Helping America Navigate a New Energy Reality

The Fed’s latest victim: energy

By on 13 Jan 2016 in notable posts, viewpoints

(CNBC) Energy stocks have been summarily punished over the past year and a half. And it hasn’t been a minor selloff. Now that the Federal Reserve has begun the tightening process, it will likely further cloud the outlook for the sector. Why? Because energy prices won’t stabilize until we approach an equilibrium point at which energy supply meets energy demand. The Fed’s normalization process will likely lead to further gains in the dollar, and therefore more downside volatility in the prices of energy and energy stocks.

The S&P 500 energy index is down about 38 percent from its high in mid-2014 (not including dividends). Perhaps more stunning, the S&P 500 energy index now comprises just 6.6 percent of the S&P 500 after peaking out at an intra-year high of over 16 percent in mid-2008.

Global economic growth is weak and may be getting weaker. China, the source of almost insatiable demand for energy and other commodities over the past couple of decades, is now experiencing a significant deceleration in economic growth. Nobody knows the true magnitude of the growth deceleration as Chinese economic data are notoriously unreliable. Some say China is now growing well below the government’s stated target of 7 percent. In any case, the uncertainty is causing a “shoot-first-ask-questions-later” mentality, and so prices across the commodity complex have plummeted in response.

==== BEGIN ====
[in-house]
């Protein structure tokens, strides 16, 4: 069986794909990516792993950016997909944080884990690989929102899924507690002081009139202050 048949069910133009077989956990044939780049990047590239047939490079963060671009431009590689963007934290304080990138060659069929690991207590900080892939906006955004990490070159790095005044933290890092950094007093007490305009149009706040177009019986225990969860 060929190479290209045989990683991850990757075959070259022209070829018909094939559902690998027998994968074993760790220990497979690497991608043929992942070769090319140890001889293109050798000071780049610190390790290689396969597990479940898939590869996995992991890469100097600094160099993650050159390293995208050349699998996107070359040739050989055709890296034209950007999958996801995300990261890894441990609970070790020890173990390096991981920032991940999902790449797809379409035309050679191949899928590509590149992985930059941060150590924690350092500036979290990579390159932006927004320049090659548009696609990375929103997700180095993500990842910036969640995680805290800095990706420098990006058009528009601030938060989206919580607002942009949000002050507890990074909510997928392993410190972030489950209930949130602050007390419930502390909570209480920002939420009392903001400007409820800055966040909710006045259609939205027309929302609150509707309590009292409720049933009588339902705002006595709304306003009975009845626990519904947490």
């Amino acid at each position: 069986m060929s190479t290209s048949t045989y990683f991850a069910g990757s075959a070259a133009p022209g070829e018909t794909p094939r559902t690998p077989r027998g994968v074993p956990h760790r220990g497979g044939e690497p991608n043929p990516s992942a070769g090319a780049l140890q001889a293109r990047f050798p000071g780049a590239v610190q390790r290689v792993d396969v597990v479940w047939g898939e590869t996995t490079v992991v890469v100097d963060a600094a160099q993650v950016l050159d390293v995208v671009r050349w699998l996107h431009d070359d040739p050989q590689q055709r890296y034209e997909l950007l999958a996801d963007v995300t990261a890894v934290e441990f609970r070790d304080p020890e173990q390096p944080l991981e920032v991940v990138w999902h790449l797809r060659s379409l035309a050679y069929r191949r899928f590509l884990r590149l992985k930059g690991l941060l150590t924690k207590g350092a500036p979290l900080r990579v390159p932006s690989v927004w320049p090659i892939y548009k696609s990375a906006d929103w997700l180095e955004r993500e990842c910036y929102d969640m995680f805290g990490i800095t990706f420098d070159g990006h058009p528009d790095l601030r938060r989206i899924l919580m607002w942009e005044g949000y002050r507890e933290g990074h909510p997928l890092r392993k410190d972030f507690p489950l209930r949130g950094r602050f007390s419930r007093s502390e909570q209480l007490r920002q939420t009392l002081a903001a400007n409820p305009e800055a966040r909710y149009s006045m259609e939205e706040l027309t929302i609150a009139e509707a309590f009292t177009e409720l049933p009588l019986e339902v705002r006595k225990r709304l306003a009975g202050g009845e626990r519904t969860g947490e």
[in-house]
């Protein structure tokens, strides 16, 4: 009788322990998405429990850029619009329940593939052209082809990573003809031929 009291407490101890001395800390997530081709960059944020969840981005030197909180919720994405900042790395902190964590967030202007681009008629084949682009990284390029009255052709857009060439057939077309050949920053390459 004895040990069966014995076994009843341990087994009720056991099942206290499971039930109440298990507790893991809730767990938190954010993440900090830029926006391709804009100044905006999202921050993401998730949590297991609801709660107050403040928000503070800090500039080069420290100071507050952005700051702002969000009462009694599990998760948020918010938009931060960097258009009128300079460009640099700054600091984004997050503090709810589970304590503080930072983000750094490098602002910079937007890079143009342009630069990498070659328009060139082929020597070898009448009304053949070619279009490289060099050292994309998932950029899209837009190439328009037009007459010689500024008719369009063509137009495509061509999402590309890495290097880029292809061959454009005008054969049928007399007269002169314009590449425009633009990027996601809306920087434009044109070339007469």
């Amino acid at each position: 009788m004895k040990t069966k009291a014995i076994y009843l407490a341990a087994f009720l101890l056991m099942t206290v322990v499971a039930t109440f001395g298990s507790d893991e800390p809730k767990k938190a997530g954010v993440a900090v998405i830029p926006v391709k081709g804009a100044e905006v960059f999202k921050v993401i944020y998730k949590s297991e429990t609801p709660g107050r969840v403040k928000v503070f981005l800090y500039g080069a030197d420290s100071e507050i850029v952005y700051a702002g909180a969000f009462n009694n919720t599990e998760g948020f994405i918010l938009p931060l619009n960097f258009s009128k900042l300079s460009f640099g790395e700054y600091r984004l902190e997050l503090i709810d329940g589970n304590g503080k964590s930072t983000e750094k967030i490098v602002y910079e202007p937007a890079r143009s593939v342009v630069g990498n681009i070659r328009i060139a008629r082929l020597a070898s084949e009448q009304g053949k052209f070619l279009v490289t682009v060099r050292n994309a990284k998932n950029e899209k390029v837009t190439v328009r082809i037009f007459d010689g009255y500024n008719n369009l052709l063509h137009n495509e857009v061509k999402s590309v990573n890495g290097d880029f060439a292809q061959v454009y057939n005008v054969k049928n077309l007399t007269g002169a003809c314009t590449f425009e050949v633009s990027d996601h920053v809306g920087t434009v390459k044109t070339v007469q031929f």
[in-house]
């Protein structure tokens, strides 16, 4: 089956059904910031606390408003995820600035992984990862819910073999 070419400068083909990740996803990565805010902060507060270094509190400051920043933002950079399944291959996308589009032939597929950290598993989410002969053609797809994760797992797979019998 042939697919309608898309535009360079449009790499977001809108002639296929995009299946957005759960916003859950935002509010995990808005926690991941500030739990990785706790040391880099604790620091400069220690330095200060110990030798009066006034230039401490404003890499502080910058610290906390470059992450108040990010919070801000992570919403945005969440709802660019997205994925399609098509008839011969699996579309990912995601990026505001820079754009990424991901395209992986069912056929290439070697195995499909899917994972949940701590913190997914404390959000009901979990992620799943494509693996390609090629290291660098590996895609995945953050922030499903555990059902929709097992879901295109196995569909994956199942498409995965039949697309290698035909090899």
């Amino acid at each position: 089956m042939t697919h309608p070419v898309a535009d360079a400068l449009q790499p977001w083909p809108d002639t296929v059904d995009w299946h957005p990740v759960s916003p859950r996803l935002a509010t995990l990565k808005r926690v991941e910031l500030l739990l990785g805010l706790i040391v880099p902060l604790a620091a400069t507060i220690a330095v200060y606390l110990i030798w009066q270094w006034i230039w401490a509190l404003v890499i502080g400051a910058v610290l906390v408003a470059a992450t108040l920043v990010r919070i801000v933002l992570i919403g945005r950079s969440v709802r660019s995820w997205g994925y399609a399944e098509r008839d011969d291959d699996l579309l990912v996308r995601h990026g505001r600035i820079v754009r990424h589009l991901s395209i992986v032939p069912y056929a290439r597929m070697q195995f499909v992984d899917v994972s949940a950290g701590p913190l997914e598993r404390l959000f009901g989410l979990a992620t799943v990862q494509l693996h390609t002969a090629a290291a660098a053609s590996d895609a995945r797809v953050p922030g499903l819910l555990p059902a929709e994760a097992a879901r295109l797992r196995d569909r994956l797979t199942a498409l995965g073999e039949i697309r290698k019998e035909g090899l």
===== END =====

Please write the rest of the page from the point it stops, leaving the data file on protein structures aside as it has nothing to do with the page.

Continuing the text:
But the economic weakness is not confined to China. Europe and Japan remain weak, and the emerging markets (except China) are suffering from massive capital outflows due to economic stagnation, overinvestment, falling currency values, and their heavy dependence on the commodity markets. Meanwhile, the variance in economic growth between the U.S. and the rest of the world is contributing to strength in the U.S. dollar, which further pressures commodity prices in the global marketplace.

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